Dear Forum Members,

I have been handed a J2EE application project that performed well in unit testing but failed in implementation and asked to find out what was wrong with it and what can be done to make it operational. After spending some time looking through the code and documentation of the legacy system (EIS) it is supposed to interoperate with, I find I am now torn between two recommendations: one is to do further, intensive testing to identify the offending parts of the code that cause memory leaks or reimplementing the application to leverage more of the J2EE framework.

Here is the scenario:

The customer has a legacy warehouse inventory system which uses hand-scanners that communicate with a server application hosted on a mainframe. The communication protocol is proprietary and bi-directional, meaning that the server can send arbitrary commands to the hand-scanners as well as receive them. The socket connection opened between each individual hand scanner maintains any state between them. In order to migrate the system to an IP-based communication protocol, a gateway J2EE server has been implmented to take incoming requests from newer hand scanners and forward their requests on to the legacy host system.

The new J2EE application has two major components: a web service and a business backend implemented in an MBean. The web service itself doesn't listen in on requests but instead invokes classes embedded in the Mbean that opens a server socket and listens for connections. Those connections are then stored in a HashMap and deleted from the map on expiry of the session or on termination of the connection as per the legacy protocol. The J2EE gateway server then needs to open serial port connection with the EIS (the mainframe) and forward data received from the hand-scanner on to the mainframe application. Some additional processing of the data is done at the J2EE gateway itself before forwarding the request to the mainframe. The two socket connections (one pair per scanner) is kept open, and the J2EE application reroutes them accordingly.

Some salient features of the J2EE application:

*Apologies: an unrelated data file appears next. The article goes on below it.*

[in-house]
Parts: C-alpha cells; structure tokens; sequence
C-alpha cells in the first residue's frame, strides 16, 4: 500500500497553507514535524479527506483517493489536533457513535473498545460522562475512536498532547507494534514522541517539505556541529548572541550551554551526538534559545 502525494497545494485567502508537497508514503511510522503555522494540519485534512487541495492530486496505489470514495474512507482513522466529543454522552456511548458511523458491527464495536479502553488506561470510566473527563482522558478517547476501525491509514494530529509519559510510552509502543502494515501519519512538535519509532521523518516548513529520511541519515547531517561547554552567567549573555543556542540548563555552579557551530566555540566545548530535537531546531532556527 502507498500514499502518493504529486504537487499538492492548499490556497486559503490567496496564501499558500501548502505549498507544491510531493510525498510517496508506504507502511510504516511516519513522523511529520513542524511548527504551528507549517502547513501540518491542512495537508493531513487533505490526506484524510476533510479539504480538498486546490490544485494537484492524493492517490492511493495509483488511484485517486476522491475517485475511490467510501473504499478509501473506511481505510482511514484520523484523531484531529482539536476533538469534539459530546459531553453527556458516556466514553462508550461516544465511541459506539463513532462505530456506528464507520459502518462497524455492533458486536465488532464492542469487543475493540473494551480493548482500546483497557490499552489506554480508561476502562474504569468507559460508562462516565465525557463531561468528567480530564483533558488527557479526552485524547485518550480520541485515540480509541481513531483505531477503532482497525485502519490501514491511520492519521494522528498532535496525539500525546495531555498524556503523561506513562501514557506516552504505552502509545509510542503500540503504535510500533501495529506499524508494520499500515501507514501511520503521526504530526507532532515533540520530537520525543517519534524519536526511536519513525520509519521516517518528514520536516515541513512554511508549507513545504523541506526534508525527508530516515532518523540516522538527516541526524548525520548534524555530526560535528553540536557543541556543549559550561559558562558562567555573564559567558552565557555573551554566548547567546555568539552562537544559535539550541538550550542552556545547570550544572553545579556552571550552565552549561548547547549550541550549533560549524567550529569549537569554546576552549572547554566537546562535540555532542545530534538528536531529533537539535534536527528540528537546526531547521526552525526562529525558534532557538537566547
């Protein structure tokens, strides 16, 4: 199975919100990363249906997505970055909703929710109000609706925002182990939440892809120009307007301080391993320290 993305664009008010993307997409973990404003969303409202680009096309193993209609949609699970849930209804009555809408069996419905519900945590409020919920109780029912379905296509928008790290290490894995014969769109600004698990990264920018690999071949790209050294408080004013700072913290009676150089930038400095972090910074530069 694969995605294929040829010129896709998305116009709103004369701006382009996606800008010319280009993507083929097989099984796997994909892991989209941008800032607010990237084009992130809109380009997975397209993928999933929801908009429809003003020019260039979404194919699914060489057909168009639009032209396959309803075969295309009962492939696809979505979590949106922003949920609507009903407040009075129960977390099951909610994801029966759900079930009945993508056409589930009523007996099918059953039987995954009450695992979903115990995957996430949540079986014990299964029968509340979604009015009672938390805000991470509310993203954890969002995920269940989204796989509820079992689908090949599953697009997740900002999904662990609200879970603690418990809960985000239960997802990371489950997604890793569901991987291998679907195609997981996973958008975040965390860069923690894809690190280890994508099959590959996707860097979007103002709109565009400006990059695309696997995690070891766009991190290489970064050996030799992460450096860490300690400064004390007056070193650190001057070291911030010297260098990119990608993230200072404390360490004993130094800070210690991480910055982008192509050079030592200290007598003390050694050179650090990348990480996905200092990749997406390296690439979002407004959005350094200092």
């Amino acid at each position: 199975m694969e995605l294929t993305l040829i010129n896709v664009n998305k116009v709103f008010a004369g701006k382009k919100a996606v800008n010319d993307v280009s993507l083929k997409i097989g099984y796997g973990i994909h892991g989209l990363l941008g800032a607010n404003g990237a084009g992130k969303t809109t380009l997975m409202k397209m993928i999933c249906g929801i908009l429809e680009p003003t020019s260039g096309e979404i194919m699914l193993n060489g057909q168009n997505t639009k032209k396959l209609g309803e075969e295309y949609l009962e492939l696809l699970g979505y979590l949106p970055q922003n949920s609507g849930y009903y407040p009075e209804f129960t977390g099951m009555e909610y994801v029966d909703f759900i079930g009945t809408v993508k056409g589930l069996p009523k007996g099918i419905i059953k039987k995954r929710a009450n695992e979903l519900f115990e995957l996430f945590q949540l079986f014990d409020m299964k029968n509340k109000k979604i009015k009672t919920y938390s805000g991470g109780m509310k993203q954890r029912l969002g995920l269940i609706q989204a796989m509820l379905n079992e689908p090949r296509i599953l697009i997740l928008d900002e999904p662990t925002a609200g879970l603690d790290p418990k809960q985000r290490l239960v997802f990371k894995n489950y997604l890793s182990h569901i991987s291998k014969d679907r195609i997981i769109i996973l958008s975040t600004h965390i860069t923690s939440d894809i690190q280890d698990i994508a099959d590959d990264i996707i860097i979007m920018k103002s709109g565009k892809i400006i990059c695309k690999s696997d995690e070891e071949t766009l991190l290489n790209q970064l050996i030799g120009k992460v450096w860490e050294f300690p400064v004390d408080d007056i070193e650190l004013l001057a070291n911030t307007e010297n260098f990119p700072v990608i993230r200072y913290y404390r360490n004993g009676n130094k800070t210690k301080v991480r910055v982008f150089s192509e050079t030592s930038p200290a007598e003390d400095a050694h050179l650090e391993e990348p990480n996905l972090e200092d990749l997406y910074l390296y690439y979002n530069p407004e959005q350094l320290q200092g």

• The web service is only for initializing the objects that initiate socket connections between the hand-scanners and the J2EE gateway.
  • A server socket is opened in the Mbean to listen for connections from the hand-scanners.
  • The server socket listening to connections from the hand-scanners is explicitly threaded (i.e. it extends java.lang.Runnable, performes necessary synchronization on shared objects, etc.).
  • The serial connection to the mainframe is also threaded (i.e. more than one serial connection can be opened to the mainframe to process requests between the mainframe and the scanners).
  • The application is responsible for managing concurrency and memory resources.
  • No servlets or EJBs are used.

Here is my take on this: Whoever wrote this could have used a non-managed environment; they could have made this a stand-alone application without the overhead of hosting this on a J2EE application server. But it is nevertheless deployed there, and it would probably take much longer to yank it out of its J2EE moorings than to fix it.

That said, when this application was put into testing, where real people with real handscanners tried it out, the memory on it quickly maxed out and brought the server down. My own explanation for this looking at the code is that they tried to manage their own memory and concurrency, and they ended up doing a poor job of it. And it is likely that there is little that can be done to improve it.

However, getting the server working as quickly as possible is of critical importance, so I am torn between two paths:

  1. Quick fix: duplicate or simulate conditions under which the server was brought to its knees, profile its memory usage, and try to identify and fix the collection classes that are holding onto references. As of now, there are simply too many potential places where objects are holding onto references of each other to say for sure, looking at the code, where the memmory leaks are.
  2. Reimplimentation: This is cutting the Gordian Knot. Simply conclude that the present design will be unreliable no matter what and try to move as much of the business logic into Stateful EJBs and manage the connection with the EIS through JCA connectors. That way the job of managing memory and threading is placed more onto the J2EE app server rather than trying to manage our own memory and concurrency.

If I go with option 1, it is risky because if the memory problems are not trivial, then it won't end up working. if I go with 2, we might not get the server working in time, or within budget, and then (in hindsight), option 1 could be said to have worked.

Any comments or suggestions about how to deal with this?

I shall be obliged.